Tuesday, 24 August 2010

Book #57


How I Became Stupid by Martin Page


Twenty-five-year-old Parisian Antoine is sick. The disease? Intelligence. Desperate to find a cure for his overactive brain, Antoine considers alcoholism, suicide, and lobotomy, but none seems quite right for his special needs. A new job, though, is just the ticket. Accepting a position in his high-school friend's brokerage firm, Antoine finds the burdens of consciousness gradually slipping away.


I am hugely attracted to books set in France, especially when they are written by French authors. This is what happens when you are a Francophile. Unfortunately, being a Francophile also leads me down garden paths and allows me to dip myself into some seriously underwhelming novels. This is one of these novels.

The idea is interesting, but that is where it stops. The characters start off interesting - such as Antoine's friend who can speak only in rhyme - but they are only ever introduced; no one is developed or given any personality at all. This includes Antoine, our protagonist.

The last chapter is simply ridiculous, giving us the beginning of a rather indie love story and then ending abruptly.

Please don't go near this.


57 / 66 books. 86% done!

Saturday, 21 August 2010

Book #56


The Suspicions of Mr Whicher (or the Murder at Road Hill House) by Kate Summerscale


In June of 1860 three-year-old Saville Kent was found at the bottom of an outdoor privy with his throat slit. The crime horrified all England and led to a national obsession with detection, ironically destroying, in the process, the career of perhaps the greatest detective in the land.

At the time, the detective was a relatively new invention; there were only eight detectives in all of England and rarely were they called out of London, but this crime was so shocking, as Kate Summerscale relates in her scintillating new book, that Scotland Yard sent its best man to investigate, Inspector Jonathan Whicher.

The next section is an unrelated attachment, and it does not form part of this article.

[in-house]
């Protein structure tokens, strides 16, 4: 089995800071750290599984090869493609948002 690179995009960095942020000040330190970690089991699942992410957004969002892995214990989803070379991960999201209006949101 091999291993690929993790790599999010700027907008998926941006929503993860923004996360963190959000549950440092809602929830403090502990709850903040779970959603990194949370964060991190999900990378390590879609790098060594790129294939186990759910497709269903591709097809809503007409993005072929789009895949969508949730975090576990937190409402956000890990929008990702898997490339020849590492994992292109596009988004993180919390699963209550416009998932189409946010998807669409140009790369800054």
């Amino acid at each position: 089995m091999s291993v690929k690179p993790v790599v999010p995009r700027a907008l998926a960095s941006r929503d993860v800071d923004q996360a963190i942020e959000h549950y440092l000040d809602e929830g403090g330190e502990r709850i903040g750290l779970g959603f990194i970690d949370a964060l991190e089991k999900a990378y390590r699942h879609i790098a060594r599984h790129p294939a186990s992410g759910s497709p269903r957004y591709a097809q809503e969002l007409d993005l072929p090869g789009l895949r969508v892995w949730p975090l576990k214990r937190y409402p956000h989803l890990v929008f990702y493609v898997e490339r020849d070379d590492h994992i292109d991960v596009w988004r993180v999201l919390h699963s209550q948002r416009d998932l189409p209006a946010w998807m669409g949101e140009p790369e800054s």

I had been so excited about reading this that I fast-tracked it to the top of my book-queue, which was quite against my normal book-reading rules. I was a wee bit disappointed, though. Don't believe the hype.

It started off wonderfully well, describing the inmates of Road Hill House and the nature of the crime. I hadn't realised it was a true story, so it began to take on a more gruesome edge once I had worked this out. It started off reading as a fictional novel, which I thought was a nice touch. However, everything slowly descended into a, frankly quite boring, research paper. It really felt to me like Summerscale just needed somewhere to dump all of her research, even the tiniest, most inconsequential little details about the case.

Summerscale mostly spent the novel quoting books which had been influenced by the crime and the subsequent investigation. Not only did she do this, but she laid out the plots of these almost in their entirety, particularly The Turn of the Screw by Henry James, and The Woman in White by Wilkie Collins. When you have these books sitting on your desk waiting for you to read them, getting a simplified plot synopsis of them every few pages can be quite frustrating, not to mention spoilertastic.

Mr. Whicher, as the book's namesake, was barely given a voice. I had been looking forward to reading about this infamous case that brought the famous Scotland Yard detective down, but Summerscale did nothing to bring him to life. She guesses at his personal life, and he's never given any sort of human element.

The book barely mentioned the actual crime in the middle section, rather focusing on what everyone was up to now that they had left Road Hill House. I could have done without hearing about William's wonderful research on sealife creatures, because really, who cares? It was extremely irrelevant to say the least.

In hindsight, it seems that Summerscale aimed to write solely about the Road Hill murder, but instead found her research on that topic alone to be quite insubstantial, so instead she decided to pad out the book with silly little details such as the origin of words like "red herring" and "sleuth". I'd recommend the first third of the book, as finding out about the crime fascinated me, but after that I'd give up. Nothing of the remotest interest is given, and it is an overall flop, in my humble opinion.


56 / 66 books. 85% done!

Monday, 16 August 2010

Book #55


Divided Kingdom by Rupert Thomson